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Essential Web3 Equipment: A Guide to Crypto Tools

Essential Web3 Equipment: A Guide to Crypto Tools

Cryptocurrency is a high-tech field, so it's only logical that traders need an array of digital tools to successfully navigate Web3. From monitoring market data and transferring tokens to interacting with decentralized finance (DeFi) and filing crypto taxes, countless crypto-specific tools simplify all aspects of the digital assets space. 

However, with so many crypto tools now available—and a wealth of opinions on which ones to use—choosing the right gear is a tricky task. So how do crypto traders distinguish between essential services and nice-to-have products when sifting through lists of popular tools? 

In this guide, we’ll explore the ins and outs of crypto tools, why traders should use them, and the most commonly used tools across the crypto market. 

What are crypto tools? 

Crypto tools are products or services that help traders manage their virtual currency portfolios. Some of these tools serve practical functions—like sending, swapping, and storing crypto assets—while others provide traders with advanced analytics and market information to make informed trading decisions. 

Whatever specific features a crypto tool offers, it purportedly aims to simplify a trader's life and reduce the stress of trading and using cryptocurrencies. A "good" crypto tool would decrease the time traders spend and the anxiety they may experience when building and rearranging their crypto assets. 

Why use crypto tools?

It may seem like adding more crypto tools to a trading strategy makes life more complicated, but finding a collection of high-quality tools often simplifies a trader's experience. In addition to portfolio management, crypto tools possess the power to automate tedious tasks, spot unique opportunities, and record detailed transaction data for simplified analysis and reporting.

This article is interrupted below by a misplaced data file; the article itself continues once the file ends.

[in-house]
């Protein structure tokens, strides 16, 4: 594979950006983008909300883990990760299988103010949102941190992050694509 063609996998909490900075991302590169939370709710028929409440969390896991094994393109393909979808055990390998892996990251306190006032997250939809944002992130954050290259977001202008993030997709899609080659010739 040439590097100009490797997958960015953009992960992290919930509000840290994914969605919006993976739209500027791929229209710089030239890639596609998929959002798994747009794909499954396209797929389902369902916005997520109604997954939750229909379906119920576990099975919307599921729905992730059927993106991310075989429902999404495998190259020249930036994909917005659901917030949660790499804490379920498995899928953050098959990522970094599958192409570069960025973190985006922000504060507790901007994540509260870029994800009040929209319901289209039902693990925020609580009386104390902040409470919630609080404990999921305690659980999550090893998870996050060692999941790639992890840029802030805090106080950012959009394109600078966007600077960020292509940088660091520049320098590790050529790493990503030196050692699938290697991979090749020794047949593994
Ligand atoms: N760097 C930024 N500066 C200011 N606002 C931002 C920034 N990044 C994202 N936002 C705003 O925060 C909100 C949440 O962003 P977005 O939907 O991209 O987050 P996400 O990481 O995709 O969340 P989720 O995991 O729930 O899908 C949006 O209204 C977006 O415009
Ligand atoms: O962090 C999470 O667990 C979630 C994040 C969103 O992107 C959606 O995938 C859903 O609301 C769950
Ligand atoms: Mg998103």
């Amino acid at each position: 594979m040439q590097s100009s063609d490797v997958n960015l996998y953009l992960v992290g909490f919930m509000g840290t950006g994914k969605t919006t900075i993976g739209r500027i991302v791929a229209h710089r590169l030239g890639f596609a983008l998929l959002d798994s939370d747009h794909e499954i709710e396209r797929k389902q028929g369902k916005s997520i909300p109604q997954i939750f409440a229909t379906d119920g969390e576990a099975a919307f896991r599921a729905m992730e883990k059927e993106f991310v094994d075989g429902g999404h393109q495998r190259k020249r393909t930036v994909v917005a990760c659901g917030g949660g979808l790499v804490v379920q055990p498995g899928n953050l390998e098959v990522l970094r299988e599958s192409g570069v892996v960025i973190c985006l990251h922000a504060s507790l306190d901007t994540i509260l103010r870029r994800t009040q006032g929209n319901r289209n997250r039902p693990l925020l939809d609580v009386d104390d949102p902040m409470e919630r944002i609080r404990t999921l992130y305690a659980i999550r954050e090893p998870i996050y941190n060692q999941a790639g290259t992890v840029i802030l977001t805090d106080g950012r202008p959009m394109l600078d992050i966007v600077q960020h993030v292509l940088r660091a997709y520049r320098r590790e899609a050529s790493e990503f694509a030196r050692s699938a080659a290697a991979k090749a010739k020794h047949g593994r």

Without crypto tools like portfolio trackers, automated price alerts, and tax software, traders have to dedicate far more time to manually keeping tabs on their positions, which drains their limited resources and puts them at risk of human error. 

Also, considering how the crypto market operates 24/7, it's impossible for traders to stay on top of their positions every day. Crypto tools leverage the advancements in software programs and artificial intelligence (AI) to offer traders a more convenient, consistent, and user-friendly crypto trading experience.

Commonly used crypto trading tools 

Each crypto trader has unique needs and preferences, but many include the same tool categories in their arsenal. Understanding the basics of major crypto tool groups is an excellent way for everyone (from beginners to seasoned traders) to understand their options and start putting together their equipment. 

Crypto wallets

No matter a crypto trader's strategy and objectives, they need a safe place to keep their virtual currencies. However, since cryptocurrencies live on decentralized distributed ledgers, traders can't rely on physical storage solutions or traditional institutions like banks. 

In Web3, traders need crypto wallets to store digital assets and transfer virtual currencies between exchanges, fellow crypto users, and decentralized applications (dApps). Even if traders don't plan to move their cryptocurrencies for years, they need a reliable and compatible software application or device to keep their virtual coins safe.